Fifty-seven Irish immigrant laborers arrived in the port of Philadelphia in June 1832 to work on Pennsylvania's Philadelphia and Columbia Railroad. They all perished within six weeks.
Contractor Philip Duffy hired them to work a stretch of track in rural Chester County known as Duffy's Cut. For more than 180 years, the railroad maintained that cholera was to blame and kept the historical record under lock and key. In a harrowing modern-day excavation of their mass grave, a group of academics and volunteers found evidence some of the laborers were murdered. Authors and research leaders Dr. William E. Watson and Dr. J. Francis Watson reveal the tragedy, mystery and discovery of what really happened at Duffy's Cut.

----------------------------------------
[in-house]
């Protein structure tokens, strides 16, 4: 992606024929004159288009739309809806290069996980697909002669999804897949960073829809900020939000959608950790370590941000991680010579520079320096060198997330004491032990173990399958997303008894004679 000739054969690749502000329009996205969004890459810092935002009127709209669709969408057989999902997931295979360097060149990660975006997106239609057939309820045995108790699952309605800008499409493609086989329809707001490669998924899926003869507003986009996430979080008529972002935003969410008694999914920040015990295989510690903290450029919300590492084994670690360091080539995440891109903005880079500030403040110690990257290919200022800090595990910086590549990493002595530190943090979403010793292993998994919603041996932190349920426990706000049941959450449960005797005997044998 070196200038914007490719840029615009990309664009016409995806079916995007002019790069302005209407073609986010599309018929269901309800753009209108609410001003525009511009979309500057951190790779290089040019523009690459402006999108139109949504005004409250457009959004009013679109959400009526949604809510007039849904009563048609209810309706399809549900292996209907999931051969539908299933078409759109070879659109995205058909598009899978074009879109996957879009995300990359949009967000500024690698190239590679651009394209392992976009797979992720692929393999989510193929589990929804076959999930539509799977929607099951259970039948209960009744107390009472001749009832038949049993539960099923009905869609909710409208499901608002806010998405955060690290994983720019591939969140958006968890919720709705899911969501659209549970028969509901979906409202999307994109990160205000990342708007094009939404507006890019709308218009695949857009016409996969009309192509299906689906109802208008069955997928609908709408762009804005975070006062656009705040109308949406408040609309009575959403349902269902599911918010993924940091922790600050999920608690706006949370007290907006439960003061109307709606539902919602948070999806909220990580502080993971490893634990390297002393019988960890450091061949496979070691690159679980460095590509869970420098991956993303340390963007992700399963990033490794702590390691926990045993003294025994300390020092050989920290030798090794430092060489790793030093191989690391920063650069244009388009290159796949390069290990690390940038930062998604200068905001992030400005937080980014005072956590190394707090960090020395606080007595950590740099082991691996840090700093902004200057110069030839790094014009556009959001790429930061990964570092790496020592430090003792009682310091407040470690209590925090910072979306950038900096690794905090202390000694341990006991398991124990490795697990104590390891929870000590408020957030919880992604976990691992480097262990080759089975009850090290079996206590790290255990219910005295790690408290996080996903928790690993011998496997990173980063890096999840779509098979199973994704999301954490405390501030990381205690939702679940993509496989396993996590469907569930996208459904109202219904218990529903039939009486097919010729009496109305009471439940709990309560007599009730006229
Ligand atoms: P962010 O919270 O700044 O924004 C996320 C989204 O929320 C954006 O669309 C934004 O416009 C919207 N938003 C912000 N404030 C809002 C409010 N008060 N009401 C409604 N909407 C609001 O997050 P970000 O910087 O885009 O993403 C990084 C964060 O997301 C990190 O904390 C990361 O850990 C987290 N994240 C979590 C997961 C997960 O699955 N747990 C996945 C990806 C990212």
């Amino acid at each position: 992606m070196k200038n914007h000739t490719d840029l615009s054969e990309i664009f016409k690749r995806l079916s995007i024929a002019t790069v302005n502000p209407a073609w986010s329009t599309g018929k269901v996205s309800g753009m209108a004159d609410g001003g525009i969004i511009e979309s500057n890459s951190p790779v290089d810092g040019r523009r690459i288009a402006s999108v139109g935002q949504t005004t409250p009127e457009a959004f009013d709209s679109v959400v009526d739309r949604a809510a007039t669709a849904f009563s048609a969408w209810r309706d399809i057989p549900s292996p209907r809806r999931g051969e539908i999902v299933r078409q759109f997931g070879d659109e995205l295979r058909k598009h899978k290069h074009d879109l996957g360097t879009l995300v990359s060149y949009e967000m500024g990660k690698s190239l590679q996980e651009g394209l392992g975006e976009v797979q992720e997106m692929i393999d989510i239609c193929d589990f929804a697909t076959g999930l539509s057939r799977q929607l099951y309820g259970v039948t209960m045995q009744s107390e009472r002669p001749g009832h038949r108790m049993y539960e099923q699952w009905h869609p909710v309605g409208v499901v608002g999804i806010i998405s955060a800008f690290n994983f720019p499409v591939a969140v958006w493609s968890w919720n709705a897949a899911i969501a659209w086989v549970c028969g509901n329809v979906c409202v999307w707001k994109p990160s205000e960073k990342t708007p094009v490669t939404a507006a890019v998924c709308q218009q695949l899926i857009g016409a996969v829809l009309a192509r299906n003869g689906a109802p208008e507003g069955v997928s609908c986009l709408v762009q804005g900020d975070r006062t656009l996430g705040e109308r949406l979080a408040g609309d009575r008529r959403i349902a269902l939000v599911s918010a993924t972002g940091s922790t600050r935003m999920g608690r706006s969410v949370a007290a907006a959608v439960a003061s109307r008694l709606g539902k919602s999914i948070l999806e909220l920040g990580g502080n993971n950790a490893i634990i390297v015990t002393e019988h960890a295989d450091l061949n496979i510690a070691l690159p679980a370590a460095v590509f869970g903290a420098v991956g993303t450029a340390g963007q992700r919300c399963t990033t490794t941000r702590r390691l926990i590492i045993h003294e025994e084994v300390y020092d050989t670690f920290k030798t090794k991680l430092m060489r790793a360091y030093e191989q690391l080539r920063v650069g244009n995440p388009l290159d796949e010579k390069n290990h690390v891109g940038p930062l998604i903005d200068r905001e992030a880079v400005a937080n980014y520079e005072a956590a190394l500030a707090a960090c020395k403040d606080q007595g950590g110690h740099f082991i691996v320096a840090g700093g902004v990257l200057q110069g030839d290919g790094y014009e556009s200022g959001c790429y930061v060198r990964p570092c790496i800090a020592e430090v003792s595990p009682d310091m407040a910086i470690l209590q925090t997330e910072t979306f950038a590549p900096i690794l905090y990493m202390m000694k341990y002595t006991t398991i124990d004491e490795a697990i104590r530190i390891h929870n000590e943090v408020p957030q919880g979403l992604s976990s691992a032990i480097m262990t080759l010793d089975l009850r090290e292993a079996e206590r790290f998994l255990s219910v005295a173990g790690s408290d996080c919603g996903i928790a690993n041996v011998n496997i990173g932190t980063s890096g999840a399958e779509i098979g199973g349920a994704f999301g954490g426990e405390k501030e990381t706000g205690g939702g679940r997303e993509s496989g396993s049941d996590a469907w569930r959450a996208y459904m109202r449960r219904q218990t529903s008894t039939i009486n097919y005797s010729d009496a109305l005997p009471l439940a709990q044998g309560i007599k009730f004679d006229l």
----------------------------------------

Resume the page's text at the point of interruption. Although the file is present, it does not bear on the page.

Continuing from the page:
About the Author
The Watsons are the founders of the Duffy's Cut Project. William E. Watson received his PhD in history from the University of Pennsylvania and is a professor of history at Immaculata University in Pennsylvania. J. Francis Watson received his PhD in historical theology from Drew University and is a Lutheran clergyman, ecclesiastical archivist and historian in New Jersey.
Table of Contents
Ireland and America: Immigration and Industrialization 7
Philip Duffy and Duffy's Cut: An Immigrant Laborer Becomes a Gentleman 24
What Happened at Duffy's Cut 39
Cholera and Murder 50
The PRR File: Railroaders and Others Remember Duffy's Cut 72
Recovery at Duffy's Cut 104
Commemoration of Duffy's Cut 128
Concluding Assumptions 145
Appendix A Account of the Duffy's Cut Incident Julian Sachsc, 1889 149
Appendix B Duffy's Philadelphia and Columbia Mile 60 Contract, Village Record, June 9, 1829 151
About the Authors 176